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Week in Review: Iraq Funding Compromise

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Week in Review: Iraq Funding Compromise


Week in Review: Iraq Funding Compromise

Week in Review: Iraq Funding Compromise

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  • <iframe src="" width="100%" height="290" frameborder="0" scrolling="no" title="NPR embedded audio player">
  • Transcript

This week in Washington the political action centered on funding for the Iraq war and changes to United States immigration law. Also, Democratic presidential candidate John Edwards continues to face questions about the contrast between his wealth and his political message about helping the poor.


This is WEEKEND EDITION from NPR News. Scott Simon is away. I'm John Ydstie.

This week, a war-funding bill is passed by Democrats, but Democrats lost the fight over deadlines for troop withdrawals. Struggles over an immigration bill continued, and Democrats scored victories in ethics perform and a minimum wage increase.

Dan Schorr is off this week, so NPR senior correspondent Juan Williams joins us. Good morning, Juan.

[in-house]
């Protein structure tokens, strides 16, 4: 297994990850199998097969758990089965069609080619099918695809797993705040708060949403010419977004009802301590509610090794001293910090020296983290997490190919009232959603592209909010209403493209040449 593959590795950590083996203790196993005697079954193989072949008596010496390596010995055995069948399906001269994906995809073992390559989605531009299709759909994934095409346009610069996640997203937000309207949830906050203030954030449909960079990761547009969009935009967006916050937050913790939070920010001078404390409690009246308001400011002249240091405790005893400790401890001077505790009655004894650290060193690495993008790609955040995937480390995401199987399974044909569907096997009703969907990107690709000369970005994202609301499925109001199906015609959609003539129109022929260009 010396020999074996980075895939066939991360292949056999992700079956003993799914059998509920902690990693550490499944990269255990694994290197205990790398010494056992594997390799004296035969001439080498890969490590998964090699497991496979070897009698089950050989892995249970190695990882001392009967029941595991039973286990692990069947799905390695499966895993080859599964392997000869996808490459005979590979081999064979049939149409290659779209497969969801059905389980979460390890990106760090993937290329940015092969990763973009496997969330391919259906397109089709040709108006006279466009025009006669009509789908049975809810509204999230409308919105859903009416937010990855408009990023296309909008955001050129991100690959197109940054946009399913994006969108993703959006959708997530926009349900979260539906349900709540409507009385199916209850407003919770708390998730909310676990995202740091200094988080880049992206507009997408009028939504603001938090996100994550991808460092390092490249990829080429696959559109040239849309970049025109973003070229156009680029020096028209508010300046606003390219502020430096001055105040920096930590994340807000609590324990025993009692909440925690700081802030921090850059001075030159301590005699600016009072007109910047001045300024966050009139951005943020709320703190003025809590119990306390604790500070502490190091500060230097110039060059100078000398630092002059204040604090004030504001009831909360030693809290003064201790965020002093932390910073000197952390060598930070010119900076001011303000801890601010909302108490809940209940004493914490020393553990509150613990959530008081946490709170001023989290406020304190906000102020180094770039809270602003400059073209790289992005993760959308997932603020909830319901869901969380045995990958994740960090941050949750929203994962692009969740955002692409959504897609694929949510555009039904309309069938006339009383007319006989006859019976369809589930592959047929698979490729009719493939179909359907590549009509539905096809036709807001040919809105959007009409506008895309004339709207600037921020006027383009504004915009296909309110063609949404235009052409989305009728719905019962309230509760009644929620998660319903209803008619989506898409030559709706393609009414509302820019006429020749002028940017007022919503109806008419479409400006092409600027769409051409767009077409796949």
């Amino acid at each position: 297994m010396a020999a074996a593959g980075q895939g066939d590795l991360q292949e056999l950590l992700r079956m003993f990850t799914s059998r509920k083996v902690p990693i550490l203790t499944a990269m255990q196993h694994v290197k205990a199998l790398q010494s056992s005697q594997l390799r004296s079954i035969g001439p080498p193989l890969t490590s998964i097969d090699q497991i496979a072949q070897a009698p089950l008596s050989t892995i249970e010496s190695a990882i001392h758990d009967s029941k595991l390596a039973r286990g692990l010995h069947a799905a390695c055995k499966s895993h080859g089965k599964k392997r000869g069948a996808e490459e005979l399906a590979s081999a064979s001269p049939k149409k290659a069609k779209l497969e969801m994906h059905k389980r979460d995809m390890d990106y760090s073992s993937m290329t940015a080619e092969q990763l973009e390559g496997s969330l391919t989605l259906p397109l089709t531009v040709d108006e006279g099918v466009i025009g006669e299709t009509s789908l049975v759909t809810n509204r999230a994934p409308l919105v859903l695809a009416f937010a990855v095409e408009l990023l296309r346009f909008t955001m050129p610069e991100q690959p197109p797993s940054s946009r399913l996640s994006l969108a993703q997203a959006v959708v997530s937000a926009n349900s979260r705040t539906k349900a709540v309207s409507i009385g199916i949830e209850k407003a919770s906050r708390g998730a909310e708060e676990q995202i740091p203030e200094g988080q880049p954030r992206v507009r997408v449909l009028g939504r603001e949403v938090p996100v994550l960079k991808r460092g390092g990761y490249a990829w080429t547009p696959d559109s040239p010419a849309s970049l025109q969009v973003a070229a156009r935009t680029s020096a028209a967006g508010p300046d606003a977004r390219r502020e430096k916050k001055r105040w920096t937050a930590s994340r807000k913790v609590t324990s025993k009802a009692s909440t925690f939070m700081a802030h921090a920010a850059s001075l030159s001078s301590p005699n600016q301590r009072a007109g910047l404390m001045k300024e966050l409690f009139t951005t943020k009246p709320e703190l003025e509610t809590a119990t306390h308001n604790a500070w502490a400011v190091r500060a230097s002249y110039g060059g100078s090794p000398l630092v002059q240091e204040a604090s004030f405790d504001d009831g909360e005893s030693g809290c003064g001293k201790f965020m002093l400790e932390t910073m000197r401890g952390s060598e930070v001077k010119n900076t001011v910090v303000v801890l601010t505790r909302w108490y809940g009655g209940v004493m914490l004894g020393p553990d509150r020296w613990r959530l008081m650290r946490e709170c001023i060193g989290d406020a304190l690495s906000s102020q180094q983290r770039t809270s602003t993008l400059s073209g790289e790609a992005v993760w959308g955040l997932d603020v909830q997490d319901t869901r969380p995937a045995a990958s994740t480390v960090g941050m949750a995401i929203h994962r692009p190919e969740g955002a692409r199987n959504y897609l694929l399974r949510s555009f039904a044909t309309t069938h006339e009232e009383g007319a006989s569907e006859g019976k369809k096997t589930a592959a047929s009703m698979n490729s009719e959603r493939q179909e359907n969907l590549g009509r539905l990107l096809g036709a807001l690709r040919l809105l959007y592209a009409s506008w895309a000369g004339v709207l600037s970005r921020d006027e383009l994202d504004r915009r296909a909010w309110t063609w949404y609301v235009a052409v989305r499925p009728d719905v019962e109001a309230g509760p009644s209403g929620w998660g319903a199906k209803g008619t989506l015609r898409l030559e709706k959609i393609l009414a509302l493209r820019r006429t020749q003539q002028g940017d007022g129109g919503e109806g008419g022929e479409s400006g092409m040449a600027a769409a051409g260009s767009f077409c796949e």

JUAN WILLIAMS: Good morning, John.

YDSTIE: A war-funding bill has passed both Houses on Thursday, but without the timetable for withdrawing troops Iraq. How big a loss for the Democrats?

WILLIAMS: Well, the president got the funding bill he wanted and beat back those demands for a deadline. But the Democratic leadership, John, in both the House and Senate are holding a strong political position, and this has come from both Republicans and Democrats.

Here is why. The war issue is still alive. It's very much alive. And this week, a New York Times/CBS poll show the public is more negative about the war than ever. And what you get is that the polls also show that close to 70 percent of the public, though want some, kind of, funding for the troops with benchmarks (unintelligible).

So that means the Democratic leadership in Congress is really in line with the American public. They allowed the funding to get through even if you have people like Speaker of the House Nancy Pelosi and the odd position of voting against the bill that she has allowed through.

You know, in terms of the presidential candidates, people like Senator Clinton, Senator Obama, Senator Dodd, all voted against it. So they are flying the flag establishing that they are opposed to this war. And President Bush and the GOP have ownership of an unpopular war. Even President Bush is trying to downplay expectations for any improvement.

YDSTIE: Yeah. He suggested that in his press conference from the Rose Garden on Thursday. Let's listen to him.

President GEORGE W. BUSH: We're going to expect heavy fighting in the weeks and months. We can expect more American and Iraqi casualties.

YDSTIE: Pretty ominous.

WILLIAMS: Yeah. So the president is predicting more violence and this morning, as New York Times reports, White House officials are looking at a possible 50 percent cut in U.S. troops next year.

YDSTIE: The president suggested at his news conference so that he may be revisiting the Baker-Hamilton report.